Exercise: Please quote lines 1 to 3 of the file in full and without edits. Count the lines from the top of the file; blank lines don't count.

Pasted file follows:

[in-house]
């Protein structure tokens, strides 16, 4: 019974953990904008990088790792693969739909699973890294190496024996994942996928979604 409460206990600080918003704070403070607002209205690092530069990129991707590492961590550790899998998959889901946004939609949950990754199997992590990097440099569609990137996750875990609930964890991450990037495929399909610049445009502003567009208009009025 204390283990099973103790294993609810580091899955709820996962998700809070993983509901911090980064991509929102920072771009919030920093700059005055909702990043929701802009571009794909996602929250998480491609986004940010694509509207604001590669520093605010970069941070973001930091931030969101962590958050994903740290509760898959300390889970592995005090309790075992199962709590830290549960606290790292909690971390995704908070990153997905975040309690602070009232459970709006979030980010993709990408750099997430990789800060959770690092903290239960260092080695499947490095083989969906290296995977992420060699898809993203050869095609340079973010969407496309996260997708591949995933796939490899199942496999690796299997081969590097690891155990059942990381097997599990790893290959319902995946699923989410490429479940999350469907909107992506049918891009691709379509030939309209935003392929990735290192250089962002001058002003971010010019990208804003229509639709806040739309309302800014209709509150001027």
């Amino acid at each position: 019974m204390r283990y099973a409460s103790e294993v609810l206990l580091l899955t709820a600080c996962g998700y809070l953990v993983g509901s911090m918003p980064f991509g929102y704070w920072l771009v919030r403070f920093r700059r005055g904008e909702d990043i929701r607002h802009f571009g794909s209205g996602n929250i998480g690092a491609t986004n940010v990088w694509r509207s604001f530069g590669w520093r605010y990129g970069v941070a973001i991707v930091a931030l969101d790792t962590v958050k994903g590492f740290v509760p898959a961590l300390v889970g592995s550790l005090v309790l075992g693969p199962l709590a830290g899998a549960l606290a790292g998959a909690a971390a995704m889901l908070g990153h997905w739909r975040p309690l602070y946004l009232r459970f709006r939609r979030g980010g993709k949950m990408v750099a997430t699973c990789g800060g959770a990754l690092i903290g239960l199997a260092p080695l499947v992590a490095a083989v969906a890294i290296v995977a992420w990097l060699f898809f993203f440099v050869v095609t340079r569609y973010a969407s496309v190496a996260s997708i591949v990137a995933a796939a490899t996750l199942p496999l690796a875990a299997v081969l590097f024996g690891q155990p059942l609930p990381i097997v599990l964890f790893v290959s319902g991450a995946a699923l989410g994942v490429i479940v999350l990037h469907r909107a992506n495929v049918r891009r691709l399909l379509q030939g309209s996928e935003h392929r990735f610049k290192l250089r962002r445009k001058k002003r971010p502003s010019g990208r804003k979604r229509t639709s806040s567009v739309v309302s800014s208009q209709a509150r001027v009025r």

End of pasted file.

[in-house]
């Protein structure tokens, strides 16, 4: 019974953990904008990088790792693969739909699973890294190496024996994942996928979604 409460206990600080918003704070403070607002209205690092530069990129991707590492961590550790899998998959889901946004939609949950990754199997992590990097440099569609990137996750875990609930964890991450990037495929399909610049445009502003567009208009009025 204390283990099973103790294993609810580091899955709820996962998700809070993983509901911090980064991509929102920072771009919030920093700059005055909702990043929701802009571009794909996602929250998480491609986004940010694509509207604001590669520093605010970069941070973001930091931030969101962590958050994903740290509760898959300390889970592995005090309790075992199962709590830290549960606290790292909690971390995704908070990153997905975040309690602070009232459970709006979030980010993709990408750099997430990789800060959770690092903290239960260092080695499947490095083989969906290296995977992420060699898809993203050869095609340079973010969407496309996260997708591949995933796939490899199942496999690796299997081969590097690891155990059942990381097997599990790893290959319902995946699923989410490429479940999350469907909107992506049918891009691709379509030939309209935003392929990735290192250089962002001058002003971010010019990208804003229509639709806040739309309302800014209709509150001027």
């Amino acid at each position: 019974m204390r283990y099973a409460s103790e294993v609810l206990l580091l899955t709820a600080c996962g998700y809070l953990v993983g509901s911090m918003p980064f991509g929102y704070w920072l771009v919030r403070f920093r700059r005055g904008e909702d990043i929701r607002h802009f571009g794909s209205g996602n929250i998480g690092a491609t986004n940010v990088w694509r509207s604001f530069g590669w520093r605010y990129g970069v941070a973001i991707v930091a931030l969101d790792t962590v958050k994903g590492f740290v509760p898959a961590l300390v889970g592995s550790l005090v309790l075992g693969p199962l709590a830290g899998a549960l606290a790292g998959a909690a971390a995704m889901l908070g990153h997905w739909r975040p309690l602070y946004l009232r459970f709006r939609r979030g980010g993709k949950m990408v750099a997430t699973c990789g800060g959770a990754l690092i903290g239960l199997a260092p080695l499947v992590a490095a083989v969906a890294i290296v995977a992420w990097l060699f898809f993203f440099v050869v095609t340079r569609y973010a969407s496309v190496a996260s997708i591949v990137a995933a796939a490899t996750l199942p496999l690796a875990a299997v081969l590097f024996g690891q155990p059942l609930p990381i097997v599990l964890f790893v290959s319902g991450a995946a699923l989410g994942v490429i479940v999350l990037h469907r909107a992506n495929v049918r891009r691709l399909l379509q030939g309209s996928e935003h392929r990735f610049k290192l250089r962002r445009k001058k002003r971010p502003s010019g990208r804003k979604r229509t639709s806040s567009v739309v309302s800014s208009q209709a509150r001027v009025r």